NOTE: In this particular example I’m running the nano server image as a Hyper-V container (the –isolation parameter). Currently, if you try to run the stock nano server image as a Windows Container on Windows Server 2019 you’ll get a version mismatch error. Running the container with Hyper-V isolation works around the issue.

To attach the new container to the new network we configured, we simply use the –network parameter as shown in the command below

docker run -it --isolation=hyperv --network ContainerExternal --name ExtConnectionTest microsoft/nanoserver

There is a lot going on with this command. So, covering each parameter in order:

  • The -it tells Docker to run the container in interactive mode (so we can simply issue and ipconfig to verify it has the correct IP).
  • –isolation=hyperv tells Docker to run the container as a Hyper-V container
  • –network attaches the new container to the network configured with the transparent driver named ContainerExternal that was defied earlier.
  • –name names the container, so we can easily spot it when using commands like “docker container ls”
  • Then at the end, we’re telling docker to use the Microsoft/nanoserver container image to create the container.

Once started we’ll be logged into the console of the nano server container, and we can see by issuing the hostname command, the container has been given a random name. Additional we can also see by running ipconfig that we’ve achieved our goal of having the container retrieve an IP from the network’s DHCP Server. Figure 4 Below has the proof!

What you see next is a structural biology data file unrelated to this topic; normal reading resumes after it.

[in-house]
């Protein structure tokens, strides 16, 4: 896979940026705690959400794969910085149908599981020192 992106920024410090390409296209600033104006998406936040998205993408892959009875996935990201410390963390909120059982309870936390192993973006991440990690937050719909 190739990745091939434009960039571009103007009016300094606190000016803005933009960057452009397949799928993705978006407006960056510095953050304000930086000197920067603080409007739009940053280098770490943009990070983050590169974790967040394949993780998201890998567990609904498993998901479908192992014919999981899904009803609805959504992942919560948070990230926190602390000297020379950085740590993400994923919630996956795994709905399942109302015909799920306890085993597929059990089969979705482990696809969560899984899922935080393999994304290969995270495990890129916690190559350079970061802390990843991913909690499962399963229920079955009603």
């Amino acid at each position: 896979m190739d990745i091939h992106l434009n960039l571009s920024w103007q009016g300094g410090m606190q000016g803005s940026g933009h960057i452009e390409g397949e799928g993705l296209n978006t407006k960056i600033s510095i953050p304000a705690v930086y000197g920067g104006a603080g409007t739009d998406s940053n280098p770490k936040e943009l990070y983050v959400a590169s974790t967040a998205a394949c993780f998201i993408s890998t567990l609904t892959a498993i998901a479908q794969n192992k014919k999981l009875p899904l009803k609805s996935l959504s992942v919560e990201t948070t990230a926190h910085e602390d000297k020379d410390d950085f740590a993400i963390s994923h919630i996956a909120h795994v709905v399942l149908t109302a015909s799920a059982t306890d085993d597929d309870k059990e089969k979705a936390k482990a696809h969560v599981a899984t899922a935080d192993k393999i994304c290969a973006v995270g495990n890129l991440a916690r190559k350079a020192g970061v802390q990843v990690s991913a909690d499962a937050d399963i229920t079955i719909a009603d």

Figure 4: Running a container attached to a transparent type docker network allows the container to retrieve a DHCP address

How to Assign a Static IP Address to a Docker Container on Windows Server 2019

Now, what about a situation where you’d like to assign a static IP address to a container? The process is very similar, but with a few differences. For one, an additional –subnet parameter must be added when creating the new docker network. With this parameter, you have to define the subnet in CIDR format for the range of IPs that you would like to use. For example:

docker network create -d transparent --subnet= --gateway= ContainerExternalStatic

Then when starting the container, you select the new network and define the IP you’d like the container to use as shown below

docker run -it --isolation=hyperv --network ContainerExternalStatic --ip= --name ExtConnectionTest microsoft/nanoserver

If you check the IP of the running container, it should be configured with the IP defined!

NOTE: I have to mention that the above 2 commands for static addresses worked only some of the time for me. There were a few times where the gateway address was configured, but for some reason, the IP was still pulled from DHCP. This looks to be a potential bug with static IPs and Hyper-V Isolation as laid out here. However, the issue is closed with no resolution. So, while the above should work with no issues for Windows Containers, there looks to be a potential issue with Hyper-V Containers right now. I’ll be following up on this and reporting back.


That wraps it up for today! Hopefully, with this new information, you’ll be equipped to provide more flexible networking services for the containers you manage. How about you? Is this something you would find useful? Are you planning on using this for some or all the containers you manage? Let us know in the comments section below!

Thanks for reading!

Altaro O365 Backup for MSPs
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2 thoughts on "Docker Container Networking for MSPs – Part 2"

  • Vlad says:

    The `transparent` network driver plugin is not available on Windows 10 Enterprise 64 bit. What Windows configuration do you have Andy?

    • Hi Vlad!

      I’ve since rebuilt my test machine, but I believe I was using Windows 10 Pro X64. Much has changed with containers on Windows 10 since this article was posted. I’ll be during a future update on this series and I’ll be sure to address this. Thank you!